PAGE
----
Providers with higher-level skills in their staffing mix aren't necessarily more productive than those that rely exclusively on medical assistants.
The optimal staffing model for a primary care clinic that remains focused on fee-for-service reimbursement differs from the optimal setup in a value-based context, according to a Premier white paper published Thursday.
That suggests clinics will have to reevaluate and tweak the composition of their clinical care teams as they explore the possibility of taking on more risk for the patient populations they serve—a balancing act that the industry's forward-thinking executives have already undertaken.
Twenty-two percent of family medicine clinics use a staffing model that relies exclusively on medical assistants (MA), according to the white paper, which studied 257 family medicine and primary care practices with more than 885 providers and 1,445 staff members. Fifty-four percent of the clinics were staffed with a combination of MAs and either registered nurses (RN) or licensed practical nurses (LPN), while another 24% were staffed with MAs, RNs, and LPNs, according to the Premier report.
Providers with a higher skill mix among their staff members didn't necessarily exhibit higher levels of productivity, as measured in work relative value units (wRVUs). The most productive clinics often had higher numbers of support staff per provider, according to the report.
"Higher skill mix models that are not using their staff to better coordinate and manage care may be contributing to a higher cost of care," Premier Vice President of Physician Enterprise Services Chris Smedley said in a statement. "As the industry moves toward value, participating in risk-based models will become a more viable option for many to ensure financial success. Providers will need to layer on staff with more specialized skill sets in order to more proactively address patient needs in value-based models."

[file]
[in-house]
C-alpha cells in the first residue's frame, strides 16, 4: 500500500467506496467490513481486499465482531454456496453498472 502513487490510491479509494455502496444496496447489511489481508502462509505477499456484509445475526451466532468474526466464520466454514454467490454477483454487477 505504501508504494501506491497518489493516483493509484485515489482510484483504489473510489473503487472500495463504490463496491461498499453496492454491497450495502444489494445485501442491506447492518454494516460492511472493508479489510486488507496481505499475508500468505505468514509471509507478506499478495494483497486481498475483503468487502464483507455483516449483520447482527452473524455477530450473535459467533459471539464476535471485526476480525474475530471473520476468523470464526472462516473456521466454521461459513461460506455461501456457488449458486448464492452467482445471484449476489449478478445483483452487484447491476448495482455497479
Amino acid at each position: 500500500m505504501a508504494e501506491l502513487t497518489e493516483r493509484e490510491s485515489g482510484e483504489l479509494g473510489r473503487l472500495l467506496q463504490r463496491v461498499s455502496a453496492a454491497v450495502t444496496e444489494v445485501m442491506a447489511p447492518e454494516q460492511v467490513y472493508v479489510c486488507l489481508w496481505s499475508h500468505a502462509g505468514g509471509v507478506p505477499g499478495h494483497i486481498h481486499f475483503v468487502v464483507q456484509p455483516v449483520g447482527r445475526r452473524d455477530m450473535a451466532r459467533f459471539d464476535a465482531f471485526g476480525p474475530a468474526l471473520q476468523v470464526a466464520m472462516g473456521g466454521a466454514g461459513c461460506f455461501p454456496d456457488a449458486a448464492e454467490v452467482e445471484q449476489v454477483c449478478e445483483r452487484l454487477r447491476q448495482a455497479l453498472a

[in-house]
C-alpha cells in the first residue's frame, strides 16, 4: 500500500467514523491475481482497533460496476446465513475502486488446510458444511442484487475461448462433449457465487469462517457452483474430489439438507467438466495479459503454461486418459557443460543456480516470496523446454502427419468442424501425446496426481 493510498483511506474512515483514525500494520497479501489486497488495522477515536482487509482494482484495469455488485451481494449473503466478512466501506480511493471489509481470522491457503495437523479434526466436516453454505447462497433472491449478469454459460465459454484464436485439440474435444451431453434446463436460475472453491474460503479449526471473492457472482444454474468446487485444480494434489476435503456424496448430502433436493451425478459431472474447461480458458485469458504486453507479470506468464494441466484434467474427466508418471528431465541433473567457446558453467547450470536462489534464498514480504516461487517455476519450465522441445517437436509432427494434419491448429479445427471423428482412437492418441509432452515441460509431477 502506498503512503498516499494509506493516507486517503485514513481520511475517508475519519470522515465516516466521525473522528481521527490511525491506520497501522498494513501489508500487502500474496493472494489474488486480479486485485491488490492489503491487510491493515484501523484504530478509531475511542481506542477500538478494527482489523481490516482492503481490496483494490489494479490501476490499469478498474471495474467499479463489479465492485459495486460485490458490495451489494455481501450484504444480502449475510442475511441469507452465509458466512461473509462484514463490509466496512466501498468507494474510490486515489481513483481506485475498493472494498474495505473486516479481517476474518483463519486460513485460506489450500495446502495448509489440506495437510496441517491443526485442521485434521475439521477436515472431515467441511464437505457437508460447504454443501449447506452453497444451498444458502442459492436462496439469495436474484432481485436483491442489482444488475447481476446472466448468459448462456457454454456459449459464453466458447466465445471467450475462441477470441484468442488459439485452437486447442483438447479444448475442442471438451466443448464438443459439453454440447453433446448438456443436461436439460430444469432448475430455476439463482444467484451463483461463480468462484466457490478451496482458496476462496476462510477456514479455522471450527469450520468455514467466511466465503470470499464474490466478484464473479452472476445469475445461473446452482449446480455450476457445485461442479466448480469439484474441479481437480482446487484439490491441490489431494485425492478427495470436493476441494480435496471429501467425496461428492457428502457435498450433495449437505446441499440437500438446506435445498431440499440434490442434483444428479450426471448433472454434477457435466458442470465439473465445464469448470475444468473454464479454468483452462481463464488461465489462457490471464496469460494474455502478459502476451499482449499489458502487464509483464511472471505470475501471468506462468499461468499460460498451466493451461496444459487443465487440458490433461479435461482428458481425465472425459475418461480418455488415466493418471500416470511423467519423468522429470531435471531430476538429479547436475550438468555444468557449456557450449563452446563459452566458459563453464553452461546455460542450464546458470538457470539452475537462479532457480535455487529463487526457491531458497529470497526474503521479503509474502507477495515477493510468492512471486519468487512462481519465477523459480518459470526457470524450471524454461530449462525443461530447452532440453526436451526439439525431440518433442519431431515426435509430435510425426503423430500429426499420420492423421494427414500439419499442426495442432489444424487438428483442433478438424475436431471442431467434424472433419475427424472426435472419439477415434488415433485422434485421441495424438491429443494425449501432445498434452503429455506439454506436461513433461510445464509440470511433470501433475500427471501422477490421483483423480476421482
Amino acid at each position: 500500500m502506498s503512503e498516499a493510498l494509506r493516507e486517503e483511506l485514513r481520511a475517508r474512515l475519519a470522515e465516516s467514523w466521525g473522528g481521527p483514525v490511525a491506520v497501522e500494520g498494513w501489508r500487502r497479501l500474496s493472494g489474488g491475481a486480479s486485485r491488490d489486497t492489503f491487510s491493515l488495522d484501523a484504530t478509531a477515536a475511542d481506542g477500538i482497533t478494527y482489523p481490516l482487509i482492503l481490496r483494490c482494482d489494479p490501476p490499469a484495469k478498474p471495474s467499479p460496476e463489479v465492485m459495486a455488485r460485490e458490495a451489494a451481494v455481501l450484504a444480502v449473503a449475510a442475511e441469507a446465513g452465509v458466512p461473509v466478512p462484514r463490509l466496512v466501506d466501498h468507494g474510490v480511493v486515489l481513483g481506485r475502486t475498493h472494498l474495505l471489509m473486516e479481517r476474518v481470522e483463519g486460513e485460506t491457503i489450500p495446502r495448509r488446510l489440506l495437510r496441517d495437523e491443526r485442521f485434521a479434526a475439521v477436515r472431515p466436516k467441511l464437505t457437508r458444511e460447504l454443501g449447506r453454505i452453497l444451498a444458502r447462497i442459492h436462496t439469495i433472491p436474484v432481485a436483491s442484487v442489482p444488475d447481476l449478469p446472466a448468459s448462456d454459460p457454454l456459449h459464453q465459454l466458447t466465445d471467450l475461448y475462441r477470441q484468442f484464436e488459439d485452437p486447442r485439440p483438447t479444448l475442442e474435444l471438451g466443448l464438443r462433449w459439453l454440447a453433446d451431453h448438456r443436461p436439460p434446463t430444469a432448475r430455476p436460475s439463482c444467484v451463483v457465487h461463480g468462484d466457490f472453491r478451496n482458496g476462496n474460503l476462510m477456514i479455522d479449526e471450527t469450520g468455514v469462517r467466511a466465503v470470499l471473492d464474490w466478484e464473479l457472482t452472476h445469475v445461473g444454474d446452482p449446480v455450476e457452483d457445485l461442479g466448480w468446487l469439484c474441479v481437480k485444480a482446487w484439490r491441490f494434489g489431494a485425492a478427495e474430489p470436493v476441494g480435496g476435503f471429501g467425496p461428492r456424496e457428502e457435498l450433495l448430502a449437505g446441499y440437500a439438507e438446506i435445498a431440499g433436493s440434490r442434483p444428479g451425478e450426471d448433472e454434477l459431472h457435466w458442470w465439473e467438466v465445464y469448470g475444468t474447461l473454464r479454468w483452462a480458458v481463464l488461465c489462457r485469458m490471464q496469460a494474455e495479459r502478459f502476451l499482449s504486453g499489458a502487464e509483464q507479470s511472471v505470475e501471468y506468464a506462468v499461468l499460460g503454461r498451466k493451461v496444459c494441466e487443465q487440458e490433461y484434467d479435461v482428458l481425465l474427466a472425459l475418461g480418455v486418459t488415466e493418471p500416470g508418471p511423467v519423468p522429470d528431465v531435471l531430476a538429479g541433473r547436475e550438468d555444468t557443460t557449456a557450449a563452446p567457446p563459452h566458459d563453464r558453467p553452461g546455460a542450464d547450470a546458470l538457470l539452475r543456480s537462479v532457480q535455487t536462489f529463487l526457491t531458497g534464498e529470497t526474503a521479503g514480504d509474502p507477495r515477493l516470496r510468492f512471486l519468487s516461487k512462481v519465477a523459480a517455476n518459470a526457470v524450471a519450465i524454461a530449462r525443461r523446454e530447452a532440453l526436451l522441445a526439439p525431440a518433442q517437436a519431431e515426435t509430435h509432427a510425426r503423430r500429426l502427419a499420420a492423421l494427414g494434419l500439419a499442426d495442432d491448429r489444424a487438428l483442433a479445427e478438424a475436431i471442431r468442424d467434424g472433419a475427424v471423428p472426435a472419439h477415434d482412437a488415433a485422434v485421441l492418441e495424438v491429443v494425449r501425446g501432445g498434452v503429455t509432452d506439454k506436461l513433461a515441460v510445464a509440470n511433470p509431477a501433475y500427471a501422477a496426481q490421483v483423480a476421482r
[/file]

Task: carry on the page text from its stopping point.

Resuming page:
"The key," Smedley added, "is to appropriately evolve staffing models as organizations shift to managing the health of their populations."
What this means is physician practices should invest intentionally in staffing models that will directly support the practice's shift from volume to value, according to Premier's report. A model that relies exclusively on MAs may make the most sense for fee-for-service providers. Those moving "further along the value chain," however, will likely need a higher skill mix.
"Value-based arrangements are more challenging and require very specific clinical, technical and administrative capabilities," the report states. "For example, pharmacist support, behavioral health providers, nutritionists and social workers are key to supporting community services. Moreover, patient education, care planning and coordination of care for the highly complex or vulnerable populations will further improve efficiency and effectiveness in a value-based payment model."
"The challenge," the report adds, "is determining the readiness for building the right value-based model that can successfully assume and manage greater levels of risk."
Steven Porter is an associate content manager and Strategy editor for HealthLeaders, a Simplify Compliance brand.